Leo Rabkin was an abstract artist and folk art collector in New York City. A member of the American Abstract Artists group for more than 50 years, he served as its president from 1964-1978.
When Rabkin died in 2015 at the great age of 95, he was not a well-known artist. But he did leave an impressive archive of work and several properties in Manhattan. The Dorothea and Leo Rabkin Foundation is now using the proceeds from the sale of those properties to preserve and promote Rabkin’s work and to award cash prizes to art writers in America.
The hope is that the Rabkin Award will become for art critics and journalists what the James Beard Award is to chefs and restaurateurs. A James Beard Award, however, carries no cash prize. This fall, the Rabkin Foundation will award eight art writers $50,000 each. That’s five times the amount that writers get when they win a Pulitzer Prize. If done right, the Rabkin Award could be a great boon to an often overlooked part of the art world.
I am not eligible for a Rabkin Award because I am on the board of directors of the foundation. Though I never met the Rabkins, I was invited to serve on the board by their great friend Susan Larsen, the executive director of the foundation, largely because I have been writing about art in Maine for 40 years. These days, I have no place to write about art with any regularity, but getting an opportunity to help reward writers who do is an honor and a privilege.
I first met Larsen some 20 years ago, when she was the curator at the Farnsworth Art Museum in Rockland. She had previously served as a curator at the Whitney Museum of American Art and as a professor of art history at the University of Southern California. She subsequently worked as a collector for the Archives of American Art.
Since Rabkin’s death, Larsen has worked tirelessly with the executors of his estate, traveling back and forth between her home in South Portland and New York City, to inventory the Rabkins’ collection, sell the properties, and purchase and renovate the office and gallery at 13 Brown St. in Portland, where the Dorothea and Leo Rabkin Foundation is now based.
“We chose Portland,” Larsen told me, “because of the lively arts scene.”
Rabkin directed the foundation to support art writers both because there are many other foundations that benefit artists and because he did not feel his artist colleagues had always supported him. Art writers, whether critics or journalists, can be the best audience an artist can have because they have no vested interests. They are not buyers, sellers, family or competitors, so they can be honest with the artist while presenting the artist’s work to the public and creating a written record of it for posterity.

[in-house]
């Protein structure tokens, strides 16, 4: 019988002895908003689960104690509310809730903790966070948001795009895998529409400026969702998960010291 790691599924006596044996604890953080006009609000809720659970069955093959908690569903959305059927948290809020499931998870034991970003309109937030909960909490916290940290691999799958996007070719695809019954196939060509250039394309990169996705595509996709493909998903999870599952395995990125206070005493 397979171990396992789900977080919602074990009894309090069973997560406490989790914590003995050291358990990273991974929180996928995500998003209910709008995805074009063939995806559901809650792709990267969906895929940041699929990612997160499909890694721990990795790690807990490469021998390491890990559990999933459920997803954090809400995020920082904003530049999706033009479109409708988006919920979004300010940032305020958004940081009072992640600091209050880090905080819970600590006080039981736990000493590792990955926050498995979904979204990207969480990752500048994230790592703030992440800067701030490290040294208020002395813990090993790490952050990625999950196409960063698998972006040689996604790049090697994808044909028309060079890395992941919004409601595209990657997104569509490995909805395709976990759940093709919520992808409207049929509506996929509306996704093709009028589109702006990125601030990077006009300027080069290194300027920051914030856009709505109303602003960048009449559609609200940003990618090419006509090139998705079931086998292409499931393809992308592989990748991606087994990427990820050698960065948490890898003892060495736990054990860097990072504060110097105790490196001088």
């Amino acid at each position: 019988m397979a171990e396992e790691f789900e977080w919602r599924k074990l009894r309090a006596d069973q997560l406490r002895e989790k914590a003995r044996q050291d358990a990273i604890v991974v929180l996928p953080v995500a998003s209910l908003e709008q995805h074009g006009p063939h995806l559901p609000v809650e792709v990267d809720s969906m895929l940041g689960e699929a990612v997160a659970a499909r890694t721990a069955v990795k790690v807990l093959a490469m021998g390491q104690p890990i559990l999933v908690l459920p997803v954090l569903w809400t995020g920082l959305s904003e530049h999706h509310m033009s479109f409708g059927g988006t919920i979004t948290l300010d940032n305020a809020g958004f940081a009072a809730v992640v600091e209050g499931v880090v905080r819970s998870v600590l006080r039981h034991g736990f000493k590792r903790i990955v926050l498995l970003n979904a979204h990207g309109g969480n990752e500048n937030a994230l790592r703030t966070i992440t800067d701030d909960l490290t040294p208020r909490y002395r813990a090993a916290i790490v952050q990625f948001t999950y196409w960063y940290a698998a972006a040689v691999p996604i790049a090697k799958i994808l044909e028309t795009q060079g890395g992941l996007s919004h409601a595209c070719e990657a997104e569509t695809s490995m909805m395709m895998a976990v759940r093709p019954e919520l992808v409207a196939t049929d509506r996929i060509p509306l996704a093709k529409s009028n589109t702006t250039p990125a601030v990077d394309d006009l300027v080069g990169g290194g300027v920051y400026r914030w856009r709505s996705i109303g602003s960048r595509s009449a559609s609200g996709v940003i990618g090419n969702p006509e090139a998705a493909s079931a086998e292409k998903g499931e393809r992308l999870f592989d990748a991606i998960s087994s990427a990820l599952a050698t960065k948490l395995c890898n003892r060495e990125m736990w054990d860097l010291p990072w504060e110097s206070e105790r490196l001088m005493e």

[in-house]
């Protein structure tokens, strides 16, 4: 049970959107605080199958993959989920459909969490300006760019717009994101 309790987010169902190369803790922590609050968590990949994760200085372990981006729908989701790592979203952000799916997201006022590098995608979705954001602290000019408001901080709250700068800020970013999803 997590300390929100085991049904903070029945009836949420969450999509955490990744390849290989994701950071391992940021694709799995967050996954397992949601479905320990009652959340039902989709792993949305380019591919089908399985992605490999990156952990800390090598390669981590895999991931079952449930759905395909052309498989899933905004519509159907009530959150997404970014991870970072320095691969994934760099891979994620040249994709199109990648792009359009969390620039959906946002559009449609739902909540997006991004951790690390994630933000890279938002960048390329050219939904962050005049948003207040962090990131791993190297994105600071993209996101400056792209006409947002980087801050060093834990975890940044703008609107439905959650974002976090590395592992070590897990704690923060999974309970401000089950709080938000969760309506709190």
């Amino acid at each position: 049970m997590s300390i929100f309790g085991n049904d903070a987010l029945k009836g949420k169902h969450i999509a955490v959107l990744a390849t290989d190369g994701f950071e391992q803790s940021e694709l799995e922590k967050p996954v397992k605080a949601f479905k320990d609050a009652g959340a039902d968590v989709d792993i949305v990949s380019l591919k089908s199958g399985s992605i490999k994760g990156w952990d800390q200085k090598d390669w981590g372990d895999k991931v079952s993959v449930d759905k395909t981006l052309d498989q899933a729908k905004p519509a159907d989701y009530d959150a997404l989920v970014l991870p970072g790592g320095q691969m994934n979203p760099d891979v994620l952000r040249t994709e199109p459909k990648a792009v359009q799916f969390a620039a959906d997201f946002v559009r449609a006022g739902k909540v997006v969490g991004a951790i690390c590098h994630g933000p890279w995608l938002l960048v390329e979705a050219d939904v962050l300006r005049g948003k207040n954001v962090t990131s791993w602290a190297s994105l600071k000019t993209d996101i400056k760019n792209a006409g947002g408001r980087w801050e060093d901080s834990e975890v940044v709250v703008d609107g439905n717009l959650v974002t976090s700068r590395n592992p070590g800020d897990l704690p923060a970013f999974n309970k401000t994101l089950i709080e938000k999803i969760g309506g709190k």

The audience for art writing is far smaller than the audience for art and the material rewards are minimal. The Rabkin Award will reward journalists and critics who write about art in the public media (newspapers, magazines, websites, blogs, etc) as opposed to the academic press.
I wish I could say I get to decide who gets the $50,000 awards, as I can think of a half a dozen art writers in Maine, Boston and New York right off the bat to whom I’d love to give 50 grand, but there is a deliberate process in place to identify potential recipients and to select the winners. My role is simply to help identify potential nominators – artists, gallerist, museum directors, curators, people who know their regional art scenes and the local art press. The regional nominators will propose several dozen writers and a three-person jury will select the winners.
Writers cannot apply for a Rabkin Award the way they can for a Guggenheim, because Larsen and her executive assistant Danielle Frye, an extremely capable 2016 graduate of Maine College of Art, are simply not equipped to deal with the 4,000 applications the Guggenheim Foundation receives each year (let alone the close to 40,000 received by the James Beard Foundation).
Each nominee will be awarded $1,000 and will be invited to submit writing samples to the three-judge panel. Announcement of the first winners of Rabkin Awards will take place on or about Sept. 1. When that time comes, it is my hope that the Rabkin Award both elevates the profession of art journalism and celebrates the art spirit of Portland and Maine.
Freelance journalist Edgar Allen Beem lives in Brunswick. The Universal Notebook is his personal, weekly look at the world around him.